Tried And Tested: Facial Acupuncture Rehauls Your Skin Inside And Out

27/12/2013 14:11 | Updated 23 January 2014

I’ve had acupuncture before but never in my face. And I’m not crazy about needles, but as long as I can’t see them I’ll be fine, I reason. (Because they’ll be in my face, right?)

Hence I’m unsure of what to expect when I arrive for my acupuncture rejuvenation facial at London’s Corinthia Hotel, but I’m guessing it’s along the lines of a few painless jabs before being left in a dark room while mandolin music of some description plays.

As it turns out, it’s not like that at all, but luckily ESPA Life’s James Mutkin leaves no stone unturned in talking me through what’s about to happen and more importantly, what it all means.

facial acupuncture

Acupuncture can be used on the face as well as the body (file picture)

Ancient Chinese medicine, James tells me, is designed to rectify ailments internally, not just topically.

This means a person’s exterior, including their face, is affected directly by the overall health of their internal organs.

Because of this, my treatment will address my body as well as my face, and as every session is tailored to the patient’s specific needs, we discuss my case history.

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I explain I’m 34 and lucky me, I’m still getting acne outbreaks. The older I get the deeper and more painful my spots seem.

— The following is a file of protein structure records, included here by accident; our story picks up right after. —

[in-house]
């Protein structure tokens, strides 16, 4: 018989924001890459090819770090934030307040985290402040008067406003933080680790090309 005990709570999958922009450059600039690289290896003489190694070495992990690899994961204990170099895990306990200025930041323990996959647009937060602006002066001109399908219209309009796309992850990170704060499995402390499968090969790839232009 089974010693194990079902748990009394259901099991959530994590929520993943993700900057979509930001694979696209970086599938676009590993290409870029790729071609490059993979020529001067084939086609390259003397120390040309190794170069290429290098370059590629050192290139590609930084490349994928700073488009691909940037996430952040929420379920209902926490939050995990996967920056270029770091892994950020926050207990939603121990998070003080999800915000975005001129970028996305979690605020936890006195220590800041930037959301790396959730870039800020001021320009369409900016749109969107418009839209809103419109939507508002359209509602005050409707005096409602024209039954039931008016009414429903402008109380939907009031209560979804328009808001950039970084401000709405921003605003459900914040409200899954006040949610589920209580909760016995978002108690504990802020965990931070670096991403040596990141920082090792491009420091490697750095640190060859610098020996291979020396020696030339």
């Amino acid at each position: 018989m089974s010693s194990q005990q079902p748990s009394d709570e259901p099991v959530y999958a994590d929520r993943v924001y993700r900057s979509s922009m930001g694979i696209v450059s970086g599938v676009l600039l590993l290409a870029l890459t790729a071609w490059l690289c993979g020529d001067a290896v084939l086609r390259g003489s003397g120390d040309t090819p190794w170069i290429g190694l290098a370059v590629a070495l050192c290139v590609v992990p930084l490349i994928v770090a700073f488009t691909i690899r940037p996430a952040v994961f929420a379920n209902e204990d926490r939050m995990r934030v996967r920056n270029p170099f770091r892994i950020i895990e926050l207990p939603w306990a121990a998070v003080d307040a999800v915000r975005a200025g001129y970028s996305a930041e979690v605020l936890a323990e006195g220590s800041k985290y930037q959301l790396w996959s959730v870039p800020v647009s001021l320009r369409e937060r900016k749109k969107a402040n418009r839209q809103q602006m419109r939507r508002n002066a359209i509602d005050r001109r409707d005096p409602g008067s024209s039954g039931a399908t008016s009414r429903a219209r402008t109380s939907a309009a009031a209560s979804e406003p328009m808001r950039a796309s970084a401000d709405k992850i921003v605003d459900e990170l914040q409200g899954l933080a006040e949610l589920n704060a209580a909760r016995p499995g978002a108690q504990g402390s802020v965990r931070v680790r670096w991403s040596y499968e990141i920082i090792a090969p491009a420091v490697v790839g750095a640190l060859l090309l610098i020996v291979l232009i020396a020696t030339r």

I suffer from tension headaches and I estimate my stress levels to be hovering around the 6/10 mark.

I’m a vegetarian and an often frantically busy one at that – meaning I find myself relying heavily on carbs, which in turn does horrible things to my blood sugar levels.

Alarmingly, I also have a white coating on my tongue which I have somehow never noticed.

All these symptoms add up to what Chinese medicine terms a “dampness” in the body, or more simply an accumulation of fluids manifesting in tangible disturbances including cystic acne, congestion, bloating, weight gain, tiredness and low mood.

James tells me this points to a deficiency in my spleen, which I’m informed, is paired with my stomach and plays a central part in my digestion of food – as well as how I process stimulus and information.

The spleen is the central organ in the production of ‘qi’, a force or energy that controls the workings of the human mind and body, James explains, meaning a happily functioning one is critical in supporting the long-term health of an individual.

With regards to my energy levels crashing after carb-heavy lunches, I’m advised to choose foods which have a low glycaemic index and load as they are broken down more slowly, and hence release glucose into the bloodstream at a more manageable rate.

James gives me easy-to-read handouts on what I should be eating and a comprehensive list of glycaemic index and glycaemic load foods which you can see here.

corinthia hotel

A guide to anti-oxidant foods organised by colour and benefit

Next comes a massage which sees James map out the trouble spots of my body with his hands, concentrating specifically on activating my meridian lines (the pathways via which the qi flows) and testing the pressure points on my back and neck, predicting where it hurts even before I feel it.